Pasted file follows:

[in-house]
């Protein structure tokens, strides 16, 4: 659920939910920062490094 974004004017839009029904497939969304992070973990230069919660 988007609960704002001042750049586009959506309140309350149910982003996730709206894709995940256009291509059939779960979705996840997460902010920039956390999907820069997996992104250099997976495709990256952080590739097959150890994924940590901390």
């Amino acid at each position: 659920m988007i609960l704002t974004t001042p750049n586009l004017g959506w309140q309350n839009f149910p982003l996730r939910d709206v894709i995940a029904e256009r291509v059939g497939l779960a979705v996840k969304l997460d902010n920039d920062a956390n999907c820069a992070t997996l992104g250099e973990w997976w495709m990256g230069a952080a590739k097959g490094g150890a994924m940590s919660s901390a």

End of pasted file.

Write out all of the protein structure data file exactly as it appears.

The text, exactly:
[in-house]
């Protein structure tokens, strides 16, 4: 659920939910920062490094 974004004017839009029904497939969304992070973990230069919660 988007609960704002001042750049586009959506309140309350149910982003996730709206894709995940256009291509059939779960979705996840997460902010920039956390999907820069997996992104250099997976495709990256952080590739097959150890994924940590901390």
């Amino acid at each position: 659920m988007i609960l704002t974004t001042p750049n586009l004017g959506w309140q309350n839009f149910p982003l996730r939910d709206v894709i995940a029904e256009r291509v059939g497939l779960a979705v996840k969304l997460d902010n920039d920062a956390n999907c820069a992070t997996l992104g250099e973990w997976w495709m990256g230069a952080a590739k097959g490094g150890a994924m940590s919660s901390a």